When Bacteria Talk: Time Elapse Communication for Super-Slow Networks

Bhuvana Krishnaswamya,Caitlin M. Henegarb, J. Patrick Bardillc, Daniel Russakowb,Gregory L. Holstb, Brian K. Hammerandc, Craig R. Forestb, and Raghupathy Sivakumara
aSchool of Electrical and Computer Engineering,
bGeorge W. Woodruff School of Mechanical Engineering,
cSchool of Biology,
Georgia Institute of Technology, Atlanta, GA, USA

IEEE International Conference on Communications, Budapest, Hungary, 9-13 June, 2013.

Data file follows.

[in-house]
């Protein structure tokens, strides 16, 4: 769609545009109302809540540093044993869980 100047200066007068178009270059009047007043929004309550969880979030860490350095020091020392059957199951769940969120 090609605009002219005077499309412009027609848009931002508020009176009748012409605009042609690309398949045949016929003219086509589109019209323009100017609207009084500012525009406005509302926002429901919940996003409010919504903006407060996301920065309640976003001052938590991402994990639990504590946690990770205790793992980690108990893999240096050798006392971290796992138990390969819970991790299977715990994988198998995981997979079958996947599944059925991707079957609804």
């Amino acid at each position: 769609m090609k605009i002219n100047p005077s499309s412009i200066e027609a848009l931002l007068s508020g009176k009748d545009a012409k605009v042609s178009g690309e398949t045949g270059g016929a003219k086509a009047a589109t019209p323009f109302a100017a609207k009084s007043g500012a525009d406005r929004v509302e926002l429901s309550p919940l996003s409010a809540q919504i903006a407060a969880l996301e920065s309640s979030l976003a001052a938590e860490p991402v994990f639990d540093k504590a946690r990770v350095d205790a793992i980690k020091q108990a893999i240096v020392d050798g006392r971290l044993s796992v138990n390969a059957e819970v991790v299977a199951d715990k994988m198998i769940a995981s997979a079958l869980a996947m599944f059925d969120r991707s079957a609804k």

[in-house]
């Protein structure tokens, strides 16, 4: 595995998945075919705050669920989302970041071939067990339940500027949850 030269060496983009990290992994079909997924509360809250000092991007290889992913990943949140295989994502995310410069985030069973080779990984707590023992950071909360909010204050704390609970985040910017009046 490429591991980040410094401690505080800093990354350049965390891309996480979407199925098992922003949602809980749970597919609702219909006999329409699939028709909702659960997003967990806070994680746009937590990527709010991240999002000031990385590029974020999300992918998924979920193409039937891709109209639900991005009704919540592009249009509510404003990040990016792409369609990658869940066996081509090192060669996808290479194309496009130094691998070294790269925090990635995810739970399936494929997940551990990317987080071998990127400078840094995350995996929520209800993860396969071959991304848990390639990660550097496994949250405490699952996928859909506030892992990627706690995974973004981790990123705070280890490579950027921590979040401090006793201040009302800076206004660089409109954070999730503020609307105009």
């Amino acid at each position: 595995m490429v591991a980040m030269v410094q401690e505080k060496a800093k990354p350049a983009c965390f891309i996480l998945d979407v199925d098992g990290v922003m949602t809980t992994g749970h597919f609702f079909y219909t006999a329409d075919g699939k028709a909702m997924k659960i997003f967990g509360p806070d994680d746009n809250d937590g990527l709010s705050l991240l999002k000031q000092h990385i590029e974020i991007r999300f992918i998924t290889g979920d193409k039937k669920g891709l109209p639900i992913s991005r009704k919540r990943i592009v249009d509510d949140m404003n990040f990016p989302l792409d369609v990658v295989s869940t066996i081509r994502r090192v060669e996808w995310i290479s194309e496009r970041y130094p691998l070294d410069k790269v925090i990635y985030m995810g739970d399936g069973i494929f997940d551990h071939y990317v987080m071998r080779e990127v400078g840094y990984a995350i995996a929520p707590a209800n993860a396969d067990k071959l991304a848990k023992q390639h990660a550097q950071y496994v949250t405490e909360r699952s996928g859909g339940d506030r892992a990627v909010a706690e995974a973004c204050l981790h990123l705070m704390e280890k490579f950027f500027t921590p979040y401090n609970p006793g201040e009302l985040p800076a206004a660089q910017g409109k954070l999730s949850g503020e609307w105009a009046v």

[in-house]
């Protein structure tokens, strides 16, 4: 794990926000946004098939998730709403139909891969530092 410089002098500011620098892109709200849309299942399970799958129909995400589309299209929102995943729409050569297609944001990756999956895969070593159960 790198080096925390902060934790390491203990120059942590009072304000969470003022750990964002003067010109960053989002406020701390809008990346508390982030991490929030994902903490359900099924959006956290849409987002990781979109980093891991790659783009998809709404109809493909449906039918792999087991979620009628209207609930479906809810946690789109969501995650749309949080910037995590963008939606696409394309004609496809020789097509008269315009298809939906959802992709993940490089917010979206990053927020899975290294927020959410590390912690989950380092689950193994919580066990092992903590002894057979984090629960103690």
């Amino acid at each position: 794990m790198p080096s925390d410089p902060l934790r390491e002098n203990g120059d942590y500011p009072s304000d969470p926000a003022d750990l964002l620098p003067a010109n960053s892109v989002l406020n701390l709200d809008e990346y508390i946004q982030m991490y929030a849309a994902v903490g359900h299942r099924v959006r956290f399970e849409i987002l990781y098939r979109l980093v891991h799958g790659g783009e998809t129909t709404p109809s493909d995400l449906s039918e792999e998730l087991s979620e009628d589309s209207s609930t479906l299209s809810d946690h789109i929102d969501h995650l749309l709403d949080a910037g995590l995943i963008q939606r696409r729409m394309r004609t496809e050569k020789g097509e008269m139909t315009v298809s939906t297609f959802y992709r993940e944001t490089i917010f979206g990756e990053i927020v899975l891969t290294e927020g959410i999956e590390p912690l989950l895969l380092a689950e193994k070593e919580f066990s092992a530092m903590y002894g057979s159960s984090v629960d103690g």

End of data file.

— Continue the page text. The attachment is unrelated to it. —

In this work we consider nano-scale communication using bacterial populations as transceivers. We demonstrate using a microfluidic test-bed and a population of genetically engineered Escherichia coli bacteria serving as the communication receiver that a simple modulation like on-off keying (OOK) is indeed achievable, but suffers from very poor data-rates. We explore an alternative communication strategy called time elapse communication(TEC) that uses the time period between signals to encode information. We identify the severe limitations of TEC under practical non-zero error conditions in the target environment, and propose an advanced communication strategy called smart time elapse communication (TEC-SMART) that achieves over a 10x improvement in data-rate over OOK.

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